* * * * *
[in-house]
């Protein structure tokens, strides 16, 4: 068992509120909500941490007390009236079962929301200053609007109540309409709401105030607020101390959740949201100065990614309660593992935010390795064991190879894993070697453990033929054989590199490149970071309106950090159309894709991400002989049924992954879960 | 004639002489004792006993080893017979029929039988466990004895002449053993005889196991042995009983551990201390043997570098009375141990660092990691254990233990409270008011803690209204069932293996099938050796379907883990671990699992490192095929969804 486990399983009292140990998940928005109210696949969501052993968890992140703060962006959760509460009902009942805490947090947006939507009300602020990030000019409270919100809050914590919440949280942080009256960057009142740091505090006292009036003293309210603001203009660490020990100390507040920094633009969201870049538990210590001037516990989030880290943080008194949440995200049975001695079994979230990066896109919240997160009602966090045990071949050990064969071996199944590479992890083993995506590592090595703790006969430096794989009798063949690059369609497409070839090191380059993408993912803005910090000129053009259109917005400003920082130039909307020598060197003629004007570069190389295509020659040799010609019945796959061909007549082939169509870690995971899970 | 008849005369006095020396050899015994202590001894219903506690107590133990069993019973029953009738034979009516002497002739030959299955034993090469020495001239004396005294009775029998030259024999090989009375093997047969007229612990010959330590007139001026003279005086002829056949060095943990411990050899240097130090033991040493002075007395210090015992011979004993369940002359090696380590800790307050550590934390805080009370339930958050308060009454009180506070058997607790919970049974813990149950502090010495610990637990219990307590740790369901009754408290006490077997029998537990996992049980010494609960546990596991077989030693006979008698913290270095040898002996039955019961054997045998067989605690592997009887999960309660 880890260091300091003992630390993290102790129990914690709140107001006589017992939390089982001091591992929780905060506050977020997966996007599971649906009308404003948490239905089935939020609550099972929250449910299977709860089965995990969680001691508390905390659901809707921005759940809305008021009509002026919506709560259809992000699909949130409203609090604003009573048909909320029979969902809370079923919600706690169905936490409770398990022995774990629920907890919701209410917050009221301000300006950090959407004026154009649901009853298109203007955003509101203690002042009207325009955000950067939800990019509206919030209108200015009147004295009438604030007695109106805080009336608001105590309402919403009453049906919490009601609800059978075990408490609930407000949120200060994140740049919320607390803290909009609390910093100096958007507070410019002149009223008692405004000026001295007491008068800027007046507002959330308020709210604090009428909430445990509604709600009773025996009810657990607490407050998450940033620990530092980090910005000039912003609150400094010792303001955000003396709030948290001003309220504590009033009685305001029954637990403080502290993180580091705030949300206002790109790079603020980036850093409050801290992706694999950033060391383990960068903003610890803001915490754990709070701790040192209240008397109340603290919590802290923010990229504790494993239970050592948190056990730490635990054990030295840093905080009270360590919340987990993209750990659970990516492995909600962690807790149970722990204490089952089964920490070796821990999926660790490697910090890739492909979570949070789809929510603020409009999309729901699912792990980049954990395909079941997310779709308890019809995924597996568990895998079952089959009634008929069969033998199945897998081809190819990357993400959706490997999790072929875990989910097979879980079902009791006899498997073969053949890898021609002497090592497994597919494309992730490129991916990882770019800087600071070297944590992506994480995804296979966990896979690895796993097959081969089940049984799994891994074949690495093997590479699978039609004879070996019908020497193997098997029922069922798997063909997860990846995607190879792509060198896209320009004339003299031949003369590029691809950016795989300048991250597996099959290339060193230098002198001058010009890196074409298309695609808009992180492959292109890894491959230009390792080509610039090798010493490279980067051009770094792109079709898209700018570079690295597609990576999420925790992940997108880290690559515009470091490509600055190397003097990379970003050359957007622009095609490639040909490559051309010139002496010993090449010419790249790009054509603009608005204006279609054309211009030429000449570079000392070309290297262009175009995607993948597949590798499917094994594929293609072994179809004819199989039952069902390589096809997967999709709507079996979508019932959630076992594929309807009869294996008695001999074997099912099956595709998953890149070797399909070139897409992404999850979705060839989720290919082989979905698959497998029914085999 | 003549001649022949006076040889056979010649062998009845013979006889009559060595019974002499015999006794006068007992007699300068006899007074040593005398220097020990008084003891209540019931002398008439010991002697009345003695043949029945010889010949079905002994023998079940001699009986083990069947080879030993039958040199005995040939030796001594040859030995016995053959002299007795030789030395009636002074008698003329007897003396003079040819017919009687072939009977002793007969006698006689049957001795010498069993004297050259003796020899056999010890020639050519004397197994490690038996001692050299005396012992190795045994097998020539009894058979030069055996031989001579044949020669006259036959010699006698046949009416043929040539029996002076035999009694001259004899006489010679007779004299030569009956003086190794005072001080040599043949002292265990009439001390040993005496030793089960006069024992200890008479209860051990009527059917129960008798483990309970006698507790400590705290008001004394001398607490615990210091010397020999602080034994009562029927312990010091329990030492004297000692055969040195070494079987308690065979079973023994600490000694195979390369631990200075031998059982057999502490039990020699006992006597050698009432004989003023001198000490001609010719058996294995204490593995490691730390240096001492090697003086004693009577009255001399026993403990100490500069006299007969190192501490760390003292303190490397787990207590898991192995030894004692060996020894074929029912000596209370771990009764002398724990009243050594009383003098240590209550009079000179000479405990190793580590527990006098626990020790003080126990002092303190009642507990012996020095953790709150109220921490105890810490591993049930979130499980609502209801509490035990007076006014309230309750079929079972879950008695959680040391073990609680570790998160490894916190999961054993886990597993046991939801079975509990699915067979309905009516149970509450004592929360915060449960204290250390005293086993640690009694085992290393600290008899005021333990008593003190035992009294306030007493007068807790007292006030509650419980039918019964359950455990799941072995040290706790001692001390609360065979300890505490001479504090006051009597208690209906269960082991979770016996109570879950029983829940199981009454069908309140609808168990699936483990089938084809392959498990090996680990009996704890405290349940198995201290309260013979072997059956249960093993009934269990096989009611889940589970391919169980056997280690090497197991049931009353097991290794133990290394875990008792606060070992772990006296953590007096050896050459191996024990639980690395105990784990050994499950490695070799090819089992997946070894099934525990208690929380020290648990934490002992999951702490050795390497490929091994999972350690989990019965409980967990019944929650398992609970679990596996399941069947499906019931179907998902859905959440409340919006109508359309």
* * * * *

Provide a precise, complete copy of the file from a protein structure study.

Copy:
[in-house]
């Protein structure tokens, strides 16, 4: 068992509120909500941490007390009236079962929301200053609007109540309409709401105030607020101390959740949201100065990614309660593992935010390795064991190879894993070697453990033929054989590199490149970071309106950090159309894709991400002989049924992954879960 | 004639002489004792006993080893017979029929039988466990004895002449053993005889196991042995009983551990201390043997570098009375141990660092990691254990233990409270008011803690209204069932293996099938050796379907883990671990699992490192095929969804 486990399983009292140990998940928005109210696949969501052993968890992140703060962006959760509460009902009942805490947090947006939507009300602020990030000019409270919100809050914590919440949280942080009256960057009142740091505090006292009036003293309210603001203009660490020990100390507040920094633009969201870049538990210590001037516990989030880290943080008194949440995200049975001695079994979230990066896109919240997160009602966090045990071949050990064969071996199944590479992890083993995506590592090595703790006969430096794989009798063949690059369609497409070839090191380059993408993912803005910090000129053009259109917005400003920082130039909307020598060197003629004007570069190389295509020659040799010609019945796959061909007549082939169509870690995971899970 | 008849005369006095020396050899015994202590001894219903506690107590133990069993019973029953009738034979009516002497002739030959299955034993090469020495001239004396005294009775029998030259024999090989009375093997047969007229612990010959330590007139001026003279005086002829056949060095943990411990050899240097130090033991040493002075007395210090015992011979004993369940002359090696380590800790307050550590934390805080009370339930958050308060009454009180506070058997607790919970049974813990149950502090010495610990637990219990307590740790369901009754408290006490077997029998537990996992049980010494609960546990596991077989030693006979008698913290270095040898002996039955019961054997045998067989605690592997009887999960309660 880890260091300091003992630390993290102790129990914690709140107001006589017992939390089982001091591992929780905060506050977020997966996007599971649906009308404003948490239905089935939020609550099972929250449910299977709860089965995990969680001691508390905390659901809707921005759940809305008021009509002026919506709560259809992000699909949130409203609090604003009573048909909320029979969902809370079923919600706690169905936490409770398990022995774990629920907890919701209410917050009221301000300006950090959407004026154009649901009853298109203007955003509101203690002042009207325009955000950067939800990019509206919030209108200015009147004295009438604030007695109106805080009336608001105590309402919403009453049906919490009601609800059978075990408490609930407000949120200060994140740049919320607390803290909009609390910093100096958007507070410019002149009223008692405004000026001295007491008068800027007046507002959330308020709210604090009428909430445990509604709600009773025996009810657990607490407050998450940033620990530092980090910005000039912003609150400094010792303001955000003396709030948290001003309220504590009033009685305001029954637990403080502290993180580091705030949300206002790109790079603020980036850093409050801290992706694999950033060391383990960068903003610890803001915490754990709070701790040192209240008397109340603290919590802290923010990229504790494993239970050592948190056990730490635990054990030295840093905080009270360590919340987990993209750990659970990516492995909600962690807790149970722990204490089952089964920490070796821990999926660790490697910090890739492909979570949070789809929510603020409009999309729901699912792990980049954990395909079941997310779709308890019809995924597996568990895998079952089959009634008929069969033998199945897998081809190819990357993400959706490997999790072929875990989910097979879980079902009791006899498997073969053949890898021609002497090592497994597919494309992730490129991916990882770019800087600071070297944590992506994480995804296979966990896979690895796993097959081969089940049984799994891994074949690495093997590479699978039609004879070996019908020497193997098997029922069922798997063909997860990846995607190879792509060198896209320009004339003299031949003369590029691809950016795989300048991250597996099959290339060193230098002198001058010009890196074409298309695609808009992180492959292109890894491959230009390792080509610039090798010493490279980067051009770094792109079709898209700018570079690295597609990576999420925790992940997108880290690559515009470091490509600055190397003097990379970003050359957007622009095609490639040909490559051309010139002496010993090449010419790249790009054509603009608005204006279609054309211009030429000449570079000392070309290297262009175009995607993948597949590798499917094994594929293609072994179809004819199989039952069902390589096809997967999709709507079996979508019932959630076992594929309807009869294996008695001999074997099912099956595709998953890149070797399909070139897409992404999850979705060839989720290919082989979905698959497998029914085999 | 003549001649022949006076040889056979010649062998009845013979006889009559060595019974002499015999006794006068007992007699300068006899007074040593005398220097020990008084003891209540019931002398008439010991002697009345003695043949029945010889010949079905002994023998079940001699009986083990069947080879030993039958040199005995040939030796001594040859030995016995053959002299007795030789030395009636002074008698003329007897003396003079040819017919009687072939009977002793007969006698006689049957001795010498069993004297050259003796020899056999010890020639050519004397197994490690038996001692050299005396012992190795045994097998020539009894058979030069055996031989001579044949020669006259036959010699006698046949009416043929040539029996002076035999009694001259004899006489010679007779004299030569009956003086190794005072001080040599043949002292265990009439001390040993005496030793089960006069024992200890008479209860051990009527059917129960008798483990309970006698507790400590705290008001004394001398607490615990210091010397020999602080034994009562029927312990010091329990030492004297000692055969040195070494079987308690065979079973023994600490000694195979390369631990200075031998059982057999502490039990020699006992006597050698009432004989003023001198000490001609010719058996294995204490593995490691730390240096001492090697003086004693009577009255001399026993403990100490500069006299007969190192501490760390003292303190490397787990207590898991192995030894004692060996020894074929029912000596209370771990009764002398724990009243050594009383003098240590209550009079000179000479405990190793580590527990006098626990020790003080126990002092303190009642507990012996020095953790709150109220921490105890810490591993049930979130499980609502209801509490035990007076006014309230309750079929079972879950008695959680040391073990609680570790998160490894916190999961054993886990597993046991939801079975509990699915067979309905009516149970509450004592929360915060449960204290250390005293086993640690009694085992290393600290008899005021333990008593003190035992009294306030007493007068807790007292006030509650419980039918019964359950455990799941072995040290706790001692001390609360065979300890505490001479504090006051009597208690209906269960082991979770016996109570879950029983829940199981009454069908309140609808168990699936483990089938084809392959498990090996680990009996704890405290349940198995201290309260013979072997059956249960093993009934269990096989009611889940589970391919169980056997280690090497197991049931009353097991290794133990290394875990008792606060070992772990006296953590007096050896050459191996024990639980690395105990784990050994499950490695070799090819089992997946070894099934525990208690929380020290648990934490002992999951702490050795390497490929091994999972350690989990019965409980967990019944929650398992609970679990596996399941069947499906019931179907998902859905959440409340919006109508359309």